- The Washington Times - Tuesday, February 7, 2006

A Texas sheriff and his deputy told Congress yesterday they had “no doubt” that Mexican military crossed the U.S. border in Texas on Jan. 23, even as Mexican officials announced they have concluded it was known drug traffickers instead.

“There’s no doubt in my mind there was Mexican military involvement. I’ve seen it too many times over the years,” said Hudspeth County Sheriff Arvin West, in whose jurisdiction the incursion happened.

The House Homeland Security Committee’s investigations subcommittee is examining the incident and the broader problem of incursions and violence on the U.S.-Mexico border. Two sheriffs and U.S. Border Patrol officials said Mexican military incursions happen, though they viewed them with differing degrees of seriousness.

On Jan. 23, Sheriff West said, his deputies and Texas Department of Public Safety troopers chased several vehicles suspected of carrying drugs as they fled back toward the Mexico border, and encountered a military-style Humvee on the American side of the Rio Grande.

After the Humvee and the other vehicles crossed the border into Mexico, one of the vehicles, a Ford Expedition, got caught in the riverbank. Another Humvee and other civilian vehicles arrived, unloaded the Expedition’s cargo and then set the vehicle on fire.

The sheriff and his deputy yesterday played video from a patrol car that was part of the chase.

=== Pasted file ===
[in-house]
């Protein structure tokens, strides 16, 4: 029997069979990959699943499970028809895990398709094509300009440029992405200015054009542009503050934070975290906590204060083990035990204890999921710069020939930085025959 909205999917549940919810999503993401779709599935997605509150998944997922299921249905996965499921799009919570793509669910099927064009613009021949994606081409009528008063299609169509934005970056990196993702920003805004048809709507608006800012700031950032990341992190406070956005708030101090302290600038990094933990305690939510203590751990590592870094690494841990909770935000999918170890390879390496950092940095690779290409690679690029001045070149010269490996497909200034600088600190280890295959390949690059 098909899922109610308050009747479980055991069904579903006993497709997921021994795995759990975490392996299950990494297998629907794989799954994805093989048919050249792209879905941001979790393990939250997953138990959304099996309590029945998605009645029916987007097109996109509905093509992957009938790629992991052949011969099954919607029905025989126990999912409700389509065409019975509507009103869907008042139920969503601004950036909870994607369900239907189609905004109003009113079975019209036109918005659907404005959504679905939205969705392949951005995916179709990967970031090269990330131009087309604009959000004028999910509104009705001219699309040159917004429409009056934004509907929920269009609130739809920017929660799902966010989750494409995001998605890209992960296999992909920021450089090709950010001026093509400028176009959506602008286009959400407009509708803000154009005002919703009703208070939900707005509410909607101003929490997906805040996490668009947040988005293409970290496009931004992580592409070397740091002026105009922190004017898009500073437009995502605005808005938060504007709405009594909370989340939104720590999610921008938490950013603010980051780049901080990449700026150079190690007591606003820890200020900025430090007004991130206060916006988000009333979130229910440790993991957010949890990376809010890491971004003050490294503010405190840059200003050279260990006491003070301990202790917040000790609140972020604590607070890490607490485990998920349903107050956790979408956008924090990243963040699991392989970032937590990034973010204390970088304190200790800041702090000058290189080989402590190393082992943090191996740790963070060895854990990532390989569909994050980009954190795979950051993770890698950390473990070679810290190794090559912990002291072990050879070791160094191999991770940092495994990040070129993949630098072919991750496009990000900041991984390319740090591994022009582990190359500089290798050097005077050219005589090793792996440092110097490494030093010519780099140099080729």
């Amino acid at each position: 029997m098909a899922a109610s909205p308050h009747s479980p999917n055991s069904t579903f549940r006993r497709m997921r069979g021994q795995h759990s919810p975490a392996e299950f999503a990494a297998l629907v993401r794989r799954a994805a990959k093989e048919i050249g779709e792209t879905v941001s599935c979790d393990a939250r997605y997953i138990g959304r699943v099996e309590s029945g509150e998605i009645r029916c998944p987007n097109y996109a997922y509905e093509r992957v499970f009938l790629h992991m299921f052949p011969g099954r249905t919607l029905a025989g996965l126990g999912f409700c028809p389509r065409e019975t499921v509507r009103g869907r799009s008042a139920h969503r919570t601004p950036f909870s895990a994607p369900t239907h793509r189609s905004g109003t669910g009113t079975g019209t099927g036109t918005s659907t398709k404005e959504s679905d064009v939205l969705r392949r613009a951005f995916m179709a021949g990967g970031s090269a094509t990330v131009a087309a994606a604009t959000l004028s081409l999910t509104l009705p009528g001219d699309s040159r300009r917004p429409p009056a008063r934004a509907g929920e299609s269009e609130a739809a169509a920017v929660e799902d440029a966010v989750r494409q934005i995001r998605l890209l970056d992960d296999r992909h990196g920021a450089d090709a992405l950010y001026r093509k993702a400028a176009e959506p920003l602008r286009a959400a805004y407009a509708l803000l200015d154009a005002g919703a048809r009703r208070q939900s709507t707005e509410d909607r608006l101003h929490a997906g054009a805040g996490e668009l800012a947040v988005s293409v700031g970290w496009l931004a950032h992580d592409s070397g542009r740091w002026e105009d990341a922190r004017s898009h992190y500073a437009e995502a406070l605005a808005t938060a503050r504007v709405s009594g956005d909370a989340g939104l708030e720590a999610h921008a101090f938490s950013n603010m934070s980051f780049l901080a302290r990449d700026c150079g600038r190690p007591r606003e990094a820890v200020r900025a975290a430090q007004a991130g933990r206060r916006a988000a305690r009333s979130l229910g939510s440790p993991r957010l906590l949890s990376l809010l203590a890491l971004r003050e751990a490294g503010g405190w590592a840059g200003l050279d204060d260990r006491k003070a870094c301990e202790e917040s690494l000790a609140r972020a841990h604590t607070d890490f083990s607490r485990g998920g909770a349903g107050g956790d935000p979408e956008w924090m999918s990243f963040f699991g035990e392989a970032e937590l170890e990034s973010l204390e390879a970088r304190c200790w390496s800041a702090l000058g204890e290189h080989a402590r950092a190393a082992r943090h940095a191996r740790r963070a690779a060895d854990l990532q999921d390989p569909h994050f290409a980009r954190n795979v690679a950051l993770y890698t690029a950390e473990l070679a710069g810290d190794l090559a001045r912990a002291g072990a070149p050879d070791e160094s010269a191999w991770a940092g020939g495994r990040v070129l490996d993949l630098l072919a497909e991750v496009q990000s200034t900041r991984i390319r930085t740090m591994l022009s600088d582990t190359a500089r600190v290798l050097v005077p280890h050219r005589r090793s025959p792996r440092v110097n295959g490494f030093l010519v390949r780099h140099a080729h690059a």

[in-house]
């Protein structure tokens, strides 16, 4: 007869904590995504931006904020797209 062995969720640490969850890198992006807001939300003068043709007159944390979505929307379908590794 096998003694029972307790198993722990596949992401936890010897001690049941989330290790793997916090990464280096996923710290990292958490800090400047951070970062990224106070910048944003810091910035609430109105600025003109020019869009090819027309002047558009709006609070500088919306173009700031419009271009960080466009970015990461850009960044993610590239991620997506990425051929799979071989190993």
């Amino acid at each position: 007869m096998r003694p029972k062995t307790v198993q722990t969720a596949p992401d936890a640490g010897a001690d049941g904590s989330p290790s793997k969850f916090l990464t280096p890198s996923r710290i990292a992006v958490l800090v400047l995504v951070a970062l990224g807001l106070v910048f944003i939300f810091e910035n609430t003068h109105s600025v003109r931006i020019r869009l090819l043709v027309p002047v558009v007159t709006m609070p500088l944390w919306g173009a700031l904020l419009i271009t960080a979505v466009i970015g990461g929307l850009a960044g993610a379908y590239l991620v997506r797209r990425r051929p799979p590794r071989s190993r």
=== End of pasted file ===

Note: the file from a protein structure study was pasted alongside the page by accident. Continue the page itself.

Mexican officials yesterday said the preliminary results of an investigation show that “no personnel of the Mexican army participated” in the incident.

In findings sent to Washington, the officials said the “uniforms, insignia, armament and vehicles that appear on the initial video do not correspond to those utilized by the armed forces of Mexico.”

They said those involved were linked to the Rodolfo Escajeda drug-trafficking organization and that the tape shows Escajeda himself.

One of Sheriff West’s deputies, Esequiel Legarreta, who was part of the chase, testified that the vehicle was a military-style Humvee, the men wore Mexican military-style uniforms with unidentifiable insignias and that they used military tactics.

Deputy Legarreta, who served six years in the Marine Corps Reserve, said he was familiar with military-style weapons and vehicles and with the Mexican military uniform. He said there is “no doubt in my mind” he saw Mexican military on the U.S. side of the border that day.

Border Patrol Chief David V. Aguilar and Deputy Assistant Secretary of State Elizabeth Whitaker said the federal government will wait for an investigation by the FBI and Immigration and Customs Enforcement before drawing conclusions.

Chief Aguilar said the number of incursions is decreasing. Asked what help Congress could provide, he said the executive branch is doing enough and he did “not want to leave the impression our borders are besieged.”

Lawmakers were skeptical.

“It just seems to me it’s gotten worse, not better, and the cartels are getting more dangerous,” said Rep. Michael McCaul, Texas Republican and chairman of the investigative subcommittee.

Mr. McCaul said he was dismayed that Border Patrol agents were not involved in the chase.

He and T.J. Bonner, a 27-year Border Patrol veteran and president of the 10,000-member National Border Patrol Council, said they have been told agents were instructed to back off from this chase.

Mr. McCaul said that placing sheriffs rather than Border Patrol agents on the front lines could affect funding decisions in Washington.

Mr. Bonner suggested stationing the U.S. military as a reserve force to be used if the Mexican military crosses the border.

“If there’s an incursion, let the chips fall where they may. Let them do what they were trained to do,” he said.

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